A little preview of The Expedition film, from kayaking through Indonesia. Thanks to all who have contributed so far to raise finishing funds. Campaign ends in 3 days!
Huge thanks to everyone who has pledged so far to Kenny Brown’s Indiegogo campaign. The funding drive ends soon. However, there’s still time to reserve your advance copy of the DVD, signed books, photos, and much more!
March 11, 2013—ForeWord Reviews is pleased to announce the finalists for the 2012 Book of the Year Awards. The finalists were selected from 1300 entries covering 62 categories of books from independent and academic presses. These books represent some of the best books produced by small publishing houses in 2012. For a full list of the finalists, searchable by genre, visit:botya.forewordreviews.com/finalists/2012/. Continue reading
It’s not often the media allows you to scratch below the surface of an expedition. Normally they just want the facts, best and worst moments, quarrels between team members – the usual tabloid drama. This time I got to delve a little deeper, revealing, amongst other things, regret for not valuing time with my late father. He tried introducing me to the wilderness, but as an immature teenager with authority issues I didn’t care.
My loss. My Perfect Adventure >>
August 2. Wind: SSE 30 knots. Heading: 210M. Position: 12°48’68”S 152°35’42”E
The morning of the fifteenth day breaks cold and dreary with relentless rain, the ocean windswept. An eerie blue light penetrates the cabin, revealing a silhouetted form that sways in the half-light. Eyes closed, fist propping up her chin, April dozes as she pedals. A green lava-lava tied across the stern window is ready to catch her head when it falls.
The wind has veered to south-southeast in the night, and freshened to thirty knots with forty-knot gusts. The best we can now manage is 210 degrees magnetic, taking us diagonally over the backs of the sweeping rollers, some of which shape-shift into spitting balls of liquid rage and target the cockpit with laser-like precision. We’re back to being constantly wet and longing for the sun. This voyage is becoming a dodgem ride in the Twilight Zone, I scribble in my journal, with complimentary buckets of water dumped over our heads… Continue reading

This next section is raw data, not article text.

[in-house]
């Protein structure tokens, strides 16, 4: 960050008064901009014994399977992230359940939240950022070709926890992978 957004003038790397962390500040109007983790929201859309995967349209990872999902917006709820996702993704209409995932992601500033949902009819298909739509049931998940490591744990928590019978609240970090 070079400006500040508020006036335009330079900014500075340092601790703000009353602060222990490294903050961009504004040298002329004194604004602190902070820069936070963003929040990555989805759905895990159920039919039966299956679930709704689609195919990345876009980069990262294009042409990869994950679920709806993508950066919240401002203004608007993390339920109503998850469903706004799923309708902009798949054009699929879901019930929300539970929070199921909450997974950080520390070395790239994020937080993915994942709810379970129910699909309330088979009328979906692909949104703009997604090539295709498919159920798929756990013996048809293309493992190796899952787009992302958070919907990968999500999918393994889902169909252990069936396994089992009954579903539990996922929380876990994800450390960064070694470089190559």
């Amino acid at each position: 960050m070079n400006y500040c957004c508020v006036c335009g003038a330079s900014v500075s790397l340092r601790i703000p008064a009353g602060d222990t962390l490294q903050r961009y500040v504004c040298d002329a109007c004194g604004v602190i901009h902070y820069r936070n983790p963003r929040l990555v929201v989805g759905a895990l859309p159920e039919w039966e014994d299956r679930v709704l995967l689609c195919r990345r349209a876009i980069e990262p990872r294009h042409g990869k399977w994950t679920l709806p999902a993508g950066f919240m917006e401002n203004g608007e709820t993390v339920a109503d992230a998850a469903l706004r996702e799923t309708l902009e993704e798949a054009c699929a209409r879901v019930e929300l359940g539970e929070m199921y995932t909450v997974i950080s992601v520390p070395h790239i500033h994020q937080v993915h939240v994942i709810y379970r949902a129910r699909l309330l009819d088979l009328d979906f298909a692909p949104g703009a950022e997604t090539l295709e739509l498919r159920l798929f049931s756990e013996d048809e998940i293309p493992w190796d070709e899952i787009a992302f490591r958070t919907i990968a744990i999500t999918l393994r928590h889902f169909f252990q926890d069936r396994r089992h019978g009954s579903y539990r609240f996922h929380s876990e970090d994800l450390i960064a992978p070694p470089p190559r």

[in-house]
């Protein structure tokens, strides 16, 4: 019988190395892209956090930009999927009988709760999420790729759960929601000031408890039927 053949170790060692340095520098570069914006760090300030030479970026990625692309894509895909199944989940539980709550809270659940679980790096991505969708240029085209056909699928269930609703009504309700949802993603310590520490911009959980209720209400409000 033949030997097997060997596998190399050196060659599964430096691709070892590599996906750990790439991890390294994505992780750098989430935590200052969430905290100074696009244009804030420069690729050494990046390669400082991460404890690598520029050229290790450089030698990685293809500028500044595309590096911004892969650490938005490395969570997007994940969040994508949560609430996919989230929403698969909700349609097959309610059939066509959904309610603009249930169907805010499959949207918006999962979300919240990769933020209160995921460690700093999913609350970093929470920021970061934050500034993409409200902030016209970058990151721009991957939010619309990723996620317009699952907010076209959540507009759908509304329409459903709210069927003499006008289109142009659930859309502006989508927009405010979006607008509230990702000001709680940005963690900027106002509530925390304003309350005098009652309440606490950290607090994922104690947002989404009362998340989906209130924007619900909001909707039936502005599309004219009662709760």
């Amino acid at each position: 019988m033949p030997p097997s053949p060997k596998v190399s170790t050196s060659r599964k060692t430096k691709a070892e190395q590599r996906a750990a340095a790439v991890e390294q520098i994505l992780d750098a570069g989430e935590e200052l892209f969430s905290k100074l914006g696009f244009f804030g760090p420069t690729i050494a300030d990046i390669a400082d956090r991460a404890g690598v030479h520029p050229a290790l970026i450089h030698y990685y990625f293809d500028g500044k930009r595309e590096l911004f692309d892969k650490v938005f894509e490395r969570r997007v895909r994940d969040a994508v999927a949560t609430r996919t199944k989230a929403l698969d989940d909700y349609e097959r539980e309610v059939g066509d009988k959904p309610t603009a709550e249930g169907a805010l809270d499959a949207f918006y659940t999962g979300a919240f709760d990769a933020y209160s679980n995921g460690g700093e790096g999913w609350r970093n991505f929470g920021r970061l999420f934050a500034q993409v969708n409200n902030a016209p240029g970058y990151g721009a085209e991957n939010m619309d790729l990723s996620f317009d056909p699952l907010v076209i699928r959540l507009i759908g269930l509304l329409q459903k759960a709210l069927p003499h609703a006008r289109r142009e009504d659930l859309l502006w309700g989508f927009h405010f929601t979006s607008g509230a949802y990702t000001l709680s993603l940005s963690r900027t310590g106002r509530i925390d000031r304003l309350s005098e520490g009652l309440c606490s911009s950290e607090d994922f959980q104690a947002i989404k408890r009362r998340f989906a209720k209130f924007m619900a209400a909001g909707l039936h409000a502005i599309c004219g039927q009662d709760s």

July 28. Wind: SSE 25 knots. Heading: 180M. Position: 11°30’13”S 155°06’78”E
I stare in disbelief at the two-tone screen of the GPS. In the past 24 hours we’ve lost forty-two miles west, and gained only a handful south. Disaster looms once more. To avoid running aground on the reef east of Tagula, we need to make fifteen miles south over the next fifteen hours. The likelihood of this happening is slim given the recent trend.
All we can do different is try to increase our RPMs. April ups hers from forty to forty-five. I aim for fifty-two. We also shorten the daytime shifts from three to two hours, and the night-time ones from four to three to optimize performance. Continue reading
July 18, 2000. Wind: ESE 5 knots. Heading: 265M. Position: 09°11’78”S 159°40’14”E
We steer a course for the northern tip of Savo Island, its trademark splodge of cloud hovering overhead. “Don’t go south of it,” the police chief on Tulagi had warned. “Militias use Savo to run weapons and food to Guadalcanal.” Making a detour this early on in the voyage is somewhat inconvenient, especially with the trades gathering strength, but with Cairns over eleven hundred miles away, an extra ten won’t make much of a difference.
The wind is light. A gentle swell rolls in astern. The conditions are near perfect for April to start acclimatizing to life on the briny. For now, she looks happy and relaxed—perhaps a little too relaxed.
“It’s a lot easier than I thought it would be,” she laughs, pedalling with her hands behind her head. “If I had a pillow back here I could just drift off!”
HOLLYWOOD, CA (October 17, 2012) The story of a man’s amazing journey trying to circle the world using just the power of the human body has been selected as the grand prize winner of the 2012 Southern California Book Festival, which honors the best books of the fall.
“The Expedition: The True Story of the First Human-Powered Circumnavigation of the Earth” is the first of an anticipated trilogy by Jason Lewis, the intrepid globe trotter. Lewis used his expedition to reach out to thousands of school children, calling attention to their shared responsibility for the earth.
But the book is also a tale of human triumph and foibles, and is laugh-out-loud funny at times, gripping adventure in others. The page-turning work is thoroughly entertaining. Continue reading
We slipped the lines at first light.
“Goodbye everybody,” I said, shoving Moksha away from the dock with my foot.
A handful of early shift workers from the fish depot had gathered to gawp. “Goot-bigh,” muttered one in disbelief, his eyes popping out at what he was seeing. No motor? No sail? All the way to Australia? “Dispela boi bagarapim het,” he whispered to his friends. This bloke must be buggered in the head.
April and I had spent the week since her arrival readying for the final push to Australia, scrubbing corrosion from metal fittings, and lubricating moving parts. A few modifications to the boat were needed, like using a spatula to position a magnifying lens in front of the compass, allowing April to read the degree markers. And in the event I disappeared overboard, she received a crash course in navigation, and proper use of a lifejacket, flares, and one of the RAF rescue mirrors to signal aircraft. Continue reading
Listen to the audio broadcast in The Writer’s Almanac.